By Erin Ayers, Advisen
A wide range of factors contributed to the rise in adoption of cyber insurance over the last two decades, but the impact of legislation on cybersecurity and data breach accountability can’t be underestimated. Even with data breach laws in all 50 states and many countries across the world, lawmakers continue to examine and refine the requirements businesses must follow. For insurers, brokers, and their clients, it pays to know what’s coming your way and when.
It’s (almost) here
This month brings the data security obligations of New York’s SHIELD (Stop Hacks and Improve Electronic Data Security) Act into play. On March 21, the law will be fully enacted and much like the GDPR and the California Consumer Privacy Act (CCPA), it has reach beyond the borders of New York and carries liability for businesses in and out of state. Notably, the SHIELD Act broadens New York’s existing data breach laws by expanding the definition of private information to include biometric information, email addresses and passwords, and financial account numbers.
On the horizon
California, already a must-watch in terms of cyber-related legislation, recently introduced a bill (AB-2320) requiring any contractor doing business with a state agency involving access to protected personal information to carry cyber insurance. The legislation goes on to say that contractors should “carry cyber insurance sufficient to cover all losses resulting from potential unlawful access to or disclosure of personal information, in an amount determined by the contracting agency.”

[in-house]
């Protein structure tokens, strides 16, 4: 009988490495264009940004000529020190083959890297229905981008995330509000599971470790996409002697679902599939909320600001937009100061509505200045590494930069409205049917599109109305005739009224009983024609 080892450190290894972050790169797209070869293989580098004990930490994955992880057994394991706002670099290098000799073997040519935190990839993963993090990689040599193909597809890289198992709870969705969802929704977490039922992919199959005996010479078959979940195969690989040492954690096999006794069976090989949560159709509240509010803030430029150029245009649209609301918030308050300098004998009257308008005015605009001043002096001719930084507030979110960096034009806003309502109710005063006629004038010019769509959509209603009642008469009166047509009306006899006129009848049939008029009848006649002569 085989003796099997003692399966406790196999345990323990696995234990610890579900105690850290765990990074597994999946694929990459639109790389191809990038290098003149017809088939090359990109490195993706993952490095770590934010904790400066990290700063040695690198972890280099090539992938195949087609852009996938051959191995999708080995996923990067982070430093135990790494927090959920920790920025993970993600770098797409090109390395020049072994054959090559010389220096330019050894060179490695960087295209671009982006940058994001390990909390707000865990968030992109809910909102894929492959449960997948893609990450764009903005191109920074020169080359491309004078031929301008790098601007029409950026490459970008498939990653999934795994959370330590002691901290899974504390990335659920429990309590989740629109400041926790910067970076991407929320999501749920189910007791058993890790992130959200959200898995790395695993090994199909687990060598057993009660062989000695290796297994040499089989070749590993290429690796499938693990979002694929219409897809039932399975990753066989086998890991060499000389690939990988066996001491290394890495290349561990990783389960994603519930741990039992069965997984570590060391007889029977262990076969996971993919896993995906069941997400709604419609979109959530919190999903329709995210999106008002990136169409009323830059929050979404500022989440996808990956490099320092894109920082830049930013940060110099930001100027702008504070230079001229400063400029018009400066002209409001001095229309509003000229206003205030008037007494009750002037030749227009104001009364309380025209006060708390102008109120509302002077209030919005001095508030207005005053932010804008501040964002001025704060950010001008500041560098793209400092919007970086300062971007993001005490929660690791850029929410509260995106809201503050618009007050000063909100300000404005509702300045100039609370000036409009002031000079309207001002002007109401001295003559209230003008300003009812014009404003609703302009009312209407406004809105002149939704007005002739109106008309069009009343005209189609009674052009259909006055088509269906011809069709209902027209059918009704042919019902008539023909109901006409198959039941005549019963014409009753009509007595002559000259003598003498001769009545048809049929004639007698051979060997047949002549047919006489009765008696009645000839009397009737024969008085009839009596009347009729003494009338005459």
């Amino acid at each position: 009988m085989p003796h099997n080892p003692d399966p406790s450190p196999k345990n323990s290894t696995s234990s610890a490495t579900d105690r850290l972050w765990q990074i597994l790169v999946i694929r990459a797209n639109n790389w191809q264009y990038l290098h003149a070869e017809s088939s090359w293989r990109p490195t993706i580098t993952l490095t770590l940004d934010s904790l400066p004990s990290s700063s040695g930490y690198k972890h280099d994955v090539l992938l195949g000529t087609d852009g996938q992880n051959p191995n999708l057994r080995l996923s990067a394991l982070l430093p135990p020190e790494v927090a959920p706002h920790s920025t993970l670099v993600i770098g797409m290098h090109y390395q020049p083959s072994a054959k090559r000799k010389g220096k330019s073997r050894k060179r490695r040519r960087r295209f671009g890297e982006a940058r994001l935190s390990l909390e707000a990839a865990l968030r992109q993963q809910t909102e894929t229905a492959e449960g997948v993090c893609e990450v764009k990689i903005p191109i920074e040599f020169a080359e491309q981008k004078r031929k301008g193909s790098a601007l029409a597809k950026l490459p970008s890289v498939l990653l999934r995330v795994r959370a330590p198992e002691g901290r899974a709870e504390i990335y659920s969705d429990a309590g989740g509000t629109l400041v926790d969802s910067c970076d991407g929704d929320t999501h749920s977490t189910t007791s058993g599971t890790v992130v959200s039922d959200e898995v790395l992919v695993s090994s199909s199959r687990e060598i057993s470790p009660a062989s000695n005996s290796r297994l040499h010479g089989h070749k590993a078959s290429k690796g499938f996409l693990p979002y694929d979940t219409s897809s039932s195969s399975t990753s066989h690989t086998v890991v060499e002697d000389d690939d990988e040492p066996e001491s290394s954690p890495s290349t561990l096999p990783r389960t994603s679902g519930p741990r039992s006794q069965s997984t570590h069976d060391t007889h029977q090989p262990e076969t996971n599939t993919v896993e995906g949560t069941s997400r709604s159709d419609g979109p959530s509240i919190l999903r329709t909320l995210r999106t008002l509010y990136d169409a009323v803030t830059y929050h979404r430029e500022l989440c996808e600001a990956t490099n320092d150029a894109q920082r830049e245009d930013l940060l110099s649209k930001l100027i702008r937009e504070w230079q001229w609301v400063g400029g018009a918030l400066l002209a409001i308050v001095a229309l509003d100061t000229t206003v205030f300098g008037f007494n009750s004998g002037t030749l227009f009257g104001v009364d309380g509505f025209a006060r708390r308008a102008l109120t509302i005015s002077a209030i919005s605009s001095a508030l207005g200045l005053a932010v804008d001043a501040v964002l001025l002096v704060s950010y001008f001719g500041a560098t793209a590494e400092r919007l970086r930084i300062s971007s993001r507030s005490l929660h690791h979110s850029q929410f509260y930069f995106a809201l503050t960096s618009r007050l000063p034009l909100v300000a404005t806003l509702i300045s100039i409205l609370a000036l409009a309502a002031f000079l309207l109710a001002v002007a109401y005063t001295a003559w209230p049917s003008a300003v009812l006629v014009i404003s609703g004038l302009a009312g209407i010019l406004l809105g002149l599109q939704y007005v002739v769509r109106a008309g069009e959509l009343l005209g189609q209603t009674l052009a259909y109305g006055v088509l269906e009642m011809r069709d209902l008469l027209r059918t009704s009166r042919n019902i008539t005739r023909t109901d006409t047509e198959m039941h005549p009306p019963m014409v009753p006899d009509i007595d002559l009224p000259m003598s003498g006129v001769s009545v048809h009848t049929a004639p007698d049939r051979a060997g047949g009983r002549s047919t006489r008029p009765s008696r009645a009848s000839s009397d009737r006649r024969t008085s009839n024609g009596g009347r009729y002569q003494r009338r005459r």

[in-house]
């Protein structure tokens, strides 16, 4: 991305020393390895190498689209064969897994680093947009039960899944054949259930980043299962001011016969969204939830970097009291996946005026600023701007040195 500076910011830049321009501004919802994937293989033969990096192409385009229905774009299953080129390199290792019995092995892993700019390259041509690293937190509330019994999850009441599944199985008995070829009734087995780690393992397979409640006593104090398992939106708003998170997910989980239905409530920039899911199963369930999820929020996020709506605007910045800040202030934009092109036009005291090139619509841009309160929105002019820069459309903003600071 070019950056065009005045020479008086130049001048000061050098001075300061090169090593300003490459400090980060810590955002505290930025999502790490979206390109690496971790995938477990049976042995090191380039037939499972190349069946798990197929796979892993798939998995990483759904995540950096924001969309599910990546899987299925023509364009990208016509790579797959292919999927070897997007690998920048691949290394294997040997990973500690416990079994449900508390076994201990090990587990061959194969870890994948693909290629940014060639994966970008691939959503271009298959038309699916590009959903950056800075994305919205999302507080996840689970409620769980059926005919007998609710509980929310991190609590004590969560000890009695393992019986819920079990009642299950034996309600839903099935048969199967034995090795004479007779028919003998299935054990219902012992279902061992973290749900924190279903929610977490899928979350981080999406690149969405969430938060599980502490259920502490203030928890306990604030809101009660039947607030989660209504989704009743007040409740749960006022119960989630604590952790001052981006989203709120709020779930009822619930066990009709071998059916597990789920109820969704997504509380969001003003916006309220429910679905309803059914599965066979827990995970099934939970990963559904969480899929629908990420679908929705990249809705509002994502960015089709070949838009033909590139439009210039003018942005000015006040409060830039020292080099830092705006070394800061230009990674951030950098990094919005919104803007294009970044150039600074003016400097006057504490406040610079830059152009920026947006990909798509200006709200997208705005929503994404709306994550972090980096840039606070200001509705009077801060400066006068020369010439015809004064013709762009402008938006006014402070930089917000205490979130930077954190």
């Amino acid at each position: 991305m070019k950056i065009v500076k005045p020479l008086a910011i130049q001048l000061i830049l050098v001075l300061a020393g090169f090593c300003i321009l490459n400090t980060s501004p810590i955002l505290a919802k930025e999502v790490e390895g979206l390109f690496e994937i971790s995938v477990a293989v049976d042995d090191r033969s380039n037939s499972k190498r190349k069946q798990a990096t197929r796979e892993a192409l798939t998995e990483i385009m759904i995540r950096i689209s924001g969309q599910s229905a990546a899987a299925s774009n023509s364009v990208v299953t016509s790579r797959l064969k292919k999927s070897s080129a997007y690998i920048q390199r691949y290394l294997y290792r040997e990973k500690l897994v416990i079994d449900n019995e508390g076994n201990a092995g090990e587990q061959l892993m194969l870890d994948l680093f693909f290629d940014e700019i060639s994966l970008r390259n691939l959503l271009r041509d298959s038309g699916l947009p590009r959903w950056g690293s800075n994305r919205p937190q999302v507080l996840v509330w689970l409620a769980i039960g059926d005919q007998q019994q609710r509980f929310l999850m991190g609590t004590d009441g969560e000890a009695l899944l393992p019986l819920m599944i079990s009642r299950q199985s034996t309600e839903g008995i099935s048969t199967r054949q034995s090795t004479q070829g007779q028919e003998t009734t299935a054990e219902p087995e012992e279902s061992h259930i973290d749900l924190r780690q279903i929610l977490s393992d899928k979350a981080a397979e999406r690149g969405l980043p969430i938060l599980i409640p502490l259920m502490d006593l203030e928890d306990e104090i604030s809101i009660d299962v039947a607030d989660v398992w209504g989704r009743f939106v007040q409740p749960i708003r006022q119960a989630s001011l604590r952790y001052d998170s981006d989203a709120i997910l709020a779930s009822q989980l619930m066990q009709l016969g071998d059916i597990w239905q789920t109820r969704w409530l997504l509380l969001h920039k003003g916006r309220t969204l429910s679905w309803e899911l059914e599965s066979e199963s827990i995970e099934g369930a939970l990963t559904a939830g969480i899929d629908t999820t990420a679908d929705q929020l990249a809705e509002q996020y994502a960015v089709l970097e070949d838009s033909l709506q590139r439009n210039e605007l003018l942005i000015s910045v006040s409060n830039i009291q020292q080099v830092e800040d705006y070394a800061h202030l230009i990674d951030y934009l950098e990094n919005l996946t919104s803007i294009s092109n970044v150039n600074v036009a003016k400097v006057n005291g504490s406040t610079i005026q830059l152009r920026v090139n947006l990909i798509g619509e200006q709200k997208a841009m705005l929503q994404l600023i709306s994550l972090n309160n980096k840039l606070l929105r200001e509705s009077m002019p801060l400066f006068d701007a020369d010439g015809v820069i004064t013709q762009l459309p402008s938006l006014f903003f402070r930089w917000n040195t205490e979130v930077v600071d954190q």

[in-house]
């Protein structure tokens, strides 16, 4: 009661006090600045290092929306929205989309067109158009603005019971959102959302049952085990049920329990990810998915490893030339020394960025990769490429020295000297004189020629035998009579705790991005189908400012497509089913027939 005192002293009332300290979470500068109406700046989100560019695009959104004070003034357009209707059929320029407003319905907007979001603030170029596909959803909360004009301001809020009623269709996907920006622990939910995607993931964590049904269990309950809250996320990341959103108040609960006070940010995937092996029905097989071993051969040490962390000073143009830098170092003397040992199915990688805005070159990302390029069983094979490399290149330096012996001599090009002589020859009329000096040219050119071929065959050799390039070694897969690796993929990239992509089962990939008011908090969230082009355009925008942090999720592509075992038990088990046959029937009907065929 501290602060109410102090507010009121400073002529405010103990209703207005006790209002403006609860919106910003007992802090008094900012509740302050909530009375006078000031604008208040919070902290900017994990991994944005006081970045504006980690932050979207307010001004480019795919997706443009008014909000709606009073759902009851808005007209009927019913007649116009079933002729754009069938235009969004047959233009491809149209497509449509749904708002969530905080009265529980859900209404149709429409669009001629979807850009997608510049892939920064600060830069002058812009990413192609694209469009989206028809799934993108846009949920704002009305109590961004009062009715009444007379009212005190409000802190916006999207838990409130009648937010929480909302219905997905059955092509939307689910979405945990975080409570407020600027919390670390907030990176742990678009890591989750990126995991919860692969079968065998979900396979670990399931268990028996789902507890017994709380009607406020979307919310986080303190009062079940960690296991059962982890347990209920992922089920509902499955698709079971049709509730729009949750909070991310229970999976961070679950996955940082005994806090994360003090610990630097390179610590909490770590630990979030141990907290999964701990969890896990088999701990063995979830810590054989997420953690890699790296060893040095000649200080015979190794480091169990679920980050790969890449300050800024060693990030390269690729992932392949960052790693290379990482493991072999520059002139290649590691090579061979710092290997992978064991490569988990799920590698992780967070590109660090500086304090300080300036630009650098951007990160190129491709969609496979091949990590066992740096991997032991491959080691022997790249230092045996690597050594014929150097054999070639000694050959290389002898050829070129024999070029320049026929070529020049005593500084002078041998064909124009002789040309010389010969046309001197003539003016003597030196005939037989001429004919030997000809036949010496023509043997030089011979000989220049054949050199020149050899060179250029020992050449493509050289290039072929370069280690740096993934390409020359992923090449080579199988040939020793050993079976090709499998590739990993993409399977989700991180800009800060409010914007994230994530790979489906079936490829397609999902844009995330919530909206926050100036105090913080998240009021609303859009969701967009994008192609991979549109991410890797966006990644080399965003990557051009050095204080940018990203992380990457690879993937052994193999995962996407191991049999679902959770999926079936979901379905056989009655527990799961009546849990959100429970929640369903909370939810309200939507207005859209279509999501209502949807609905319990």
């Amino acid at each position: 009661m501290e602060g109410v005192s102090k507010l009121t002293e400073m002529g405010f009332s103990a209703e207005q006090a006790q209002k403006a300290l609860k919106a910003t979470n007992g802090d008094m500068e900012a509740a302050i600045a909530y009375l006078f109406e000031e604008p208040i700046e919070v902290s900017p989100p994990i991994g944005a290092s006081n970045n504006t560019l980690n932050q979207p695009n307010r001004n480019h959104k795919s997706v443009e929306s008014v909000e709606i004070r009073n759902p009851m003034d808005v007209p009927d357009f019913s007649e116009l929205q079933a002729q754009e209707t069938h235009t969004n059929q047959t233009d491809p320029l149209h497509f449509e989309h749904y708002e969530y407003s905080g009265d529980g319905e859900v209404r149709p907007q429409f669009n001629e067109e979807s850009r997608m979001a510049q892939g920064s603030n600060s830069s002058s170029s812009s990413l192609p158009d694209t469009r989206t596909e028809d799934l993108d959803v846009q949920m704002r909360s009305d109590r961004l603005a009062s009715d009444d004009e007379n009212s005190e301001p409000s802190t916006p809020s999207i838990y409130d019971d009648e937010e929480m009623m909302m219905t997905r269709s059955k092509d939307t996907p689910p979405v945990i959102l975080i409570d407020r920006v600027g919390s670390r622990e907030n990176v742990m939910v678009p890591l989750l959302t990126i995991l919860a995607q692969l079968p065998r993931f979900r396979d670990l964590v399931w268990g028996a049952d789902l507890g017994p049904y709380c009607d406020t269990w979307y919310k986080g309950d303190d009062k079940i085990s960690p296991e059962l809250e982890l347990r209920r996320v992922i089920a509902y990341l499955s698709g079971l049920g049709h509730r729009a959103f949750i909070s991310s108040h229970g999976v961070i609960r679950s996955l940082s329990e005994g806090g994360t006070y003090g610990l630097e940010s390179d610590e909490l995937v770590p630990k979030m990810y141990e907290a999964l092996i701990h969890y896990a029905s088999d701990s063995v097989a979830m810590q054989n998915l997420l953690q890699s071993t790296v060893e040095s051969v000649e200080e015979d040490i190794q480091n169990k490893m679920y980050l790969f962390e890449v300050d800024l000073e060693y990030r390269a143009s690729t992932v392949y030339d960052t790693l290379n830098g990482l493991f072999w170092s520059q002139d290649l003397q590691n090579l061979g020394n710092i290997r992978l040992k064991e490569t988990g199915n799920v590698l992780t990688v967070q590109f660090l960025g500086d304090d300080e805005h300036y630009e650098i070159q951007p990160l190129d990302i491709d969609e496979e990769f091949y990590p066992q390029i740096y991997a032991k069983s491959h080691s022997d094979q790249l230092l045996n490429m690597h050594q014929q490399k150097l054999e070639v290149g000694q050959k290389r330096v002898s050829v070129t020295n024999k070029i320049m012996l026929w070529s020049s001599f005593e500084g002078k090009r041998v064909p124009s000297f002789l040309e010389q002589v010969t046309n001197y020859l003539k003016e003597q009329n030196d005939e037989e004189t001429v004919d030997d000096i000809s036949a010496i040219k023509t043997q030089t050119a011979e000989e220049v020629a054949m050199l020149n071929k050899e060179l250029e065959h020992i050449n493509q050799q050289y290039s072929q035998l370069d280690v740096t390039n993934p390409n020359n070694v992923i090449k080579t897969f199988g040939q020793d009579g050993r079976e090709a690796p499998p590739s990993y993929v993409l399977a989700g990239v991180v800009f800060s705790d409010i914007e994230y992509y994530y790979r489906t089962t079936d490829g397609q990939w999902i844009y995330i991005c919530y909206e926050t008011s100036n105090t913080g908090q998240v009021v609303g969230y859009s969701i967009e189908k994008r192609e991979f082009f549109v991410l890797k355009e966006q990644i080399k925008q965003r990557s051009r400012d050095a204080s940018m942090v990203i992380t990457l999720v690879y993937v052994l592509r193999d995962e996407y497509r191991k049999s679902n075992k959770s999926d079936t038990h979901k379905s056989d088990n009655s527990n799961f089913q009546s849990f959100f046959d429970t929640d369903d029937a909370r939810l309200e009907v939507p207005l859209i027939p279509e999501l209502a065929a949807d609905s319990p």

These two provisions combine to create an interesting situation. Thus far, cyber insurance has not been mandated by any local, state, or federal government. The global coverage take-up rate has been steady but slow, despite concerns over cyber risk rising steadily to boardrooms and executives. A mandate for buying coverage, even for a select group of private contractors in one U.S. state, could speed adoption – and legislation in other states.
However, allowing a state agency to determine the amount of coverage carried by a private firm as a condition of doing business with them seems like a significant stumbling block, as does the language “insurance sufficient to cover all losses” in the event of a data breach. “All” may be subject to interpretation, but it sounds like it opens the door to shifting “all” liability to the contractor.
As with the CCPA, the legislative actions of the nation’s most populous state frequently provide templates for other lawmakers. In an opinion piece on The Hill, Anne Hobson of George Mason University and Ian Adams, an attorney with Orrick and vice president of policy for TechFreedom, say that this bill offers some guidance for the federal government and federal contractors.
“For better and for worse, California has a history of foreshadowing policy developments that spread to other places. In 2002, its legislature passed the first state data breach law requiring businesses to disclose any breach of the security of personal information. Over the next 16 years, all 50 states followed suit. Should it pass, AB 2320 may prove similarly prone to widespread adoption. With any luck, Congress will take a hard look at the right way to implement cyber insurance requirements,” they wrote.
Editor Erin Ayers can be reached at firstname.lastname@example.org.